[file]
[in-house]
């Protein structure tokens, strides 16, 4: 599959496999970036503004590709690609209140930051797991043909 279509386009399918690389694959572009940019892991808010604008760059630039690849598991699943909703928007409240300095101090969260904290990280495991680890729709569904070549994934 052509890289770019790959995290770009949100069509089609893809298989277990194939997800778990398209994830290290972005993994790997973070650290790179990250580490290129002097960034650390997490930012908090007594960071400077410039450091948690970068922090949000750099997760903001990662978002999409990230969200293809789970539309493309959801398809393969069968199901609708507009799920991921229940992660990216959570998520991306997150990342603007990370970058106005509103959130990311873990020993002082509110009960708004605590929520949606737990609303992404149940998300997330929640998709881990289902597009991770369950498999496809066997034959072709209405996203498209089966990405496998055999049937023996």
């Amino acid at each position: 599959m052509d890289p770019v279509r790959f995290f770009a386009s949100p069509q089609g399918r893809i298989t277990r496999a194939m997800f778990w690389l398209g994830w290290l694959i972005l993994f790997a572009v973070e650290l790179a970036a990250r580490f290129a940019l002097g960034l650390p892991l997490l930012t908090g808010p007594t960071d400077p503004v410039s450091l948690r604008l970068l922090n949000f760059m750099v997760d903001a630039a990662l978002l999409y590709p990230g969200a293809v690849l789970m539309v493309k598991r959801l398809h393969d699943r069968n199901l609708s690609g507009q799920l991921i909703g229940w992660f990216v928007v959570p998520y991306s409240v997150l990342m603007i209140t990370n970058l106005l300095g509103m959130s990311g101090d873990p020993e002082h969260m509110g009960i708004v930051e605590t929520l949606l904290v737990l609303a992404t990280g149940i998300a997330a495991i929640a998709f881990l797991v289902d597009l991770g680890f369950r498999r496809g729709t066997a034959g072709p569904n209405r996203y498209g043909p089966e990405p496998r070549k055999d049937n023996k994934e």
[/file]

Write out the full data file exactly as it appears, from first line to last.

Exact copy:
[in-house]
């Protein structure tokens, strides 16, 4: 599959496999970036503004590709690609209140930051797991043909 279509386009399918690389694959572009940019892991808010604008760059630039690849598991699943909703928007409240300095101090969260904290990280495991680890729709569904070549994934 052509890289770019790959995290770009949100069509089609893809298989277990194939997800778990398209994830290290972005993994790997973070650290790179990250580490290129002097960034650390997490930012908090007594960071400077410039450091948690970068922090949000750099997760903001990662978002999409990230969200293809789970539309493309959801398809393969069968199901609708507009799920991921229940992660990216959570998520991306997150990342603007990370970058106005509103959130990311873990020993002082509110009960708004605590929520949606737990609303992404149940998300997330929640998709881990289902597009991770369950498999496809066997034959072709209405996203498209089966990405496998055999049937023996």
């Amino acid at each position: 599959m052509d890289p770019v279509r790959f995290f770009a386009s949100p069509q089609g399918r893809i298989t277990r496999a194939m997800f778990w690389l398209g994830w290290l694959i972005l993994f790997a572009v973070e650290l790179a970036a990250r580490f290129a940019l002097g960034l650390p892991l997490l930012t908090g808010p007594t960071d400077p503004v410039s450091l948690r604008l970068l922090n949000f760059m750099v997760d903001a630039a990662l978002l999409y590709p990230g969200a293809v690849l789970m539309v493309k598991r959801l398809h393969d699943r069968n199901l609708s690609g507009q799920l991921i909703g229940w992660f990216v928007v959570p998520y991306s409240v997150l990342m603007i209140t990370n970058l106005l300095g509103m959130s990311g101090d873990p020993e002082h969260m509110g009960i708004v930051e605590t929520l949606l904290v737990l609303a992404t990280g149940i998300a997330a495991i929640a998709f881990l797991v289902d597009l991770g680890f369950r498999r496809g729709t066997a034959g072709p569904n209405r996203y498209g043909p089966e990405p496998r070549k055999d049937n023996k994934e």